• If you're inviting a friend out to a party, think about the space you're inviting them to. Will people respect their pronouns? Can they be themselves? Have you asked them if they feel comfortable being out in these spaces? If you're not a member of the Queer community but find yourself in a queer space remember, you are a guest.

What is a bad ally? 

I'd like to believe that anyone actively calling themselves an ally and following the above guidelines could never be a bad ally, but perhaps is earlier on in their journey than others. The idea that there are bad allys denies people the ability to make mistakes, learn and grow. You are not perfect and despite what the comment section tells you, we don't need you to be, we just need you to be willing to try. 

Anyone taking part in performative allyship or participating in behaviour that actively harms the LGBTIQ+ comumity is in fact not an ally. It's also important to remember that just because you identify with one or more of the letters of the LGBTIQ+ community does not excuse you from your duty as an ally to your community. If you only participate in creating change that benefits you and not your fellow Indigenous, trans, POC, sex worker, HIV positive, disabled and economically unstable queer comrades then you are merely benefiting from generations of people who put their lives on the line for your freedom to be who you are.

What does it mean to listen? How can I be a better listener?

There is no point in listening if there is no intention to learn and create change and that first change happens inside of you. For many people discovering their sexual and gender identity, they have to work to unpack a lot of ingrained heteronormativity which often causes a significant amount of personal turmoil. Before we can truly be ourselves in the world and with another we have to first rediscover who we can be and what that means about how we see the world. 

From the day we are born our understanding of the world shapes our understanding of how we can exist within it. It can be difficult unlearning these things but is a necessary step towards understanding the experiences of those who move through the world differently that we do.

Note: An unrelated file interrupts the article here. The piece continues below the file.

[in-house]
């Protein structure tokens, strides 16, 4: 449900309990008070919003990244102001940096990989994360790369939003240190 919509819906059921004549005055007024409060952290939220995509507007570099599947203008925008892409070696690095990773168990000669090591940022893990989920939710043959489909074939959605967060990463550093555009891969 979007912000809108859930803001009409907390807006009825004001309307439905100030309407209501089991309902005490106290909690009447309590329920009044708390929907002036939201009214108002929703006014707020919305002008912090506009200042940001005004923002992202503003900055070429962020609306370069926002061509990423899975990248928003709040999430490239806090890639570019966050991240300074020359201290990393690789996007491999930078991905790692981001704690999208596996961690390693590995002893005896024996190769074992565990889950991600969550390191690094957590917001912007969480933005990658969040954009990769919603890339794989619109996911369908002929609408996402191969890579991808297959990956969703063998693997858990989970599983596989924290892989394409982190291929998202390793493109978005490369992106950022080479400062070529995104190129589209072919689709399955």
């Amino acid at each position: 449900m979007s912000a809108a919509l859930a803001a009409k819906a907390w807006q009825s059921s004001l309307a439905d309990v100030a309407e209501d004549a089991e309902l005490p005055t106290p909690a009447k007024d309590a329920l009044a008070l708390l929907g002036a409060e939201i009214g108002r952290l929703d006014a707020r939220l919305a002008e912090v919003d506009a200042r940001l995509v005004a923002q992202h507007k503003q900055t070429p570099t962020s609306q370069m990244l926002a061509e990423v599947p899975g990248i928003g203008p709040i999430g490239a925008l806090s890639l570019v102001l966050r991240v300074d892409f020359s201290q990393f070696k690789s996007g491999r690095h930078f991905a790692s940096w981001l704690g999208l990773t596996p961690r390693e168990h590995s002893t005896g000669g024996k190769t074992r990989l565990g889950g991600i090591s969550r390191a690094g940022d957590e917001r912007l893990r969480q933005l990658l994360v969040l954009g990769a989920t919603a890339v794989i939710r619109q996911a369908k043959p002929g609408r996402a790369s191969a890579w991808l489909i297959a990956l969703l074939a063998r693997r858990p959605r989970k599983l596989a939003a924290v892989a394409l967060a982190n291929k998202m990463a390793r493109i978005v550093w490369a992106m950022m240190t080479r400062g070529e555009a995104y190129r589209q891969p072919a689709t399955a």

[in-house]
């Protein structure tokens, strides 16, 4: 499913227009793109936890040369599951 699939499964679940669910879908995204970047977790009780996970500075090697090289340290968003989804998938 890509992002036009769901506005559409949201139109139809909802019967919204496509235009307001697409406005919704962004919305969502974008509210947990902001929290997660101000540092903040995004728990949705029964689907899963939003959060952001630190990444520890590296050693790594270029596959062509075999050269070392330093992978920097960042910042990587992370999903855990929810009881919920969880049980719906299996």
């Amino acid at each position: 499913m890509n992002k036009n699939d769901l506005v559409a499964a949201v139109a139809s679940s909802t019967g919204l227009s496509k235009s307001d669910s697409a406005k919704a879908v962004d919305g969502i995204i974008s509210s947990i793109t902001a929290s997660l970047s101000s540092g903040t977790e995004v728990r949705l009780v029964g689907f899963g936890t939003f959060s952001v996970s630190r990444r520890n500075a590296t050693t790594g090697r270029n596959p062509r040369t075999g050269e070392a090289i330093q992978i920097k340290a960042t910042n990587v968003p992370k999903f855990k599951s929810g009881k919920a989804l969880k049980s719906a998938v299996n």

Being an ally to the First Nations LGBTIQ+ community

The LGBTIQ+ community is diverse and often queerness takes up only a portion of a persons identity and the social and political challenges they face. Within the context of Australia we must always remain mindful of the continued impact colonisation has had on our First Nations people and continue to do the work to educate ourselves on the unfair treatment of Aboriginal and Torres Straight Islander people

It's important to note that heteronormativity and homophobia are often rooted within colonial ideologies. Throughout history we have seen a diverse range of sexualities and genders not only accepted within Indigenous communities but form an important role within their culture. 

First Nations cultures have always recognised and integrated much richer and diverse concepts of sexuality and gender that expand far beyond Western concepts.Trans and gender diverse people are ancient.

First Nations people who are trans in Australia might use the term Sistergirl and Brotherboy. How these terms are used or displayed may vary depending on who is using the term, however it is important to be respectful of these identities and understand what they mean culturally and personally.

We've provided some resources below for anyone wanting to learn more:

UNSW Queer Collective

UNSW Ally Network



Trans hub - Trans Mob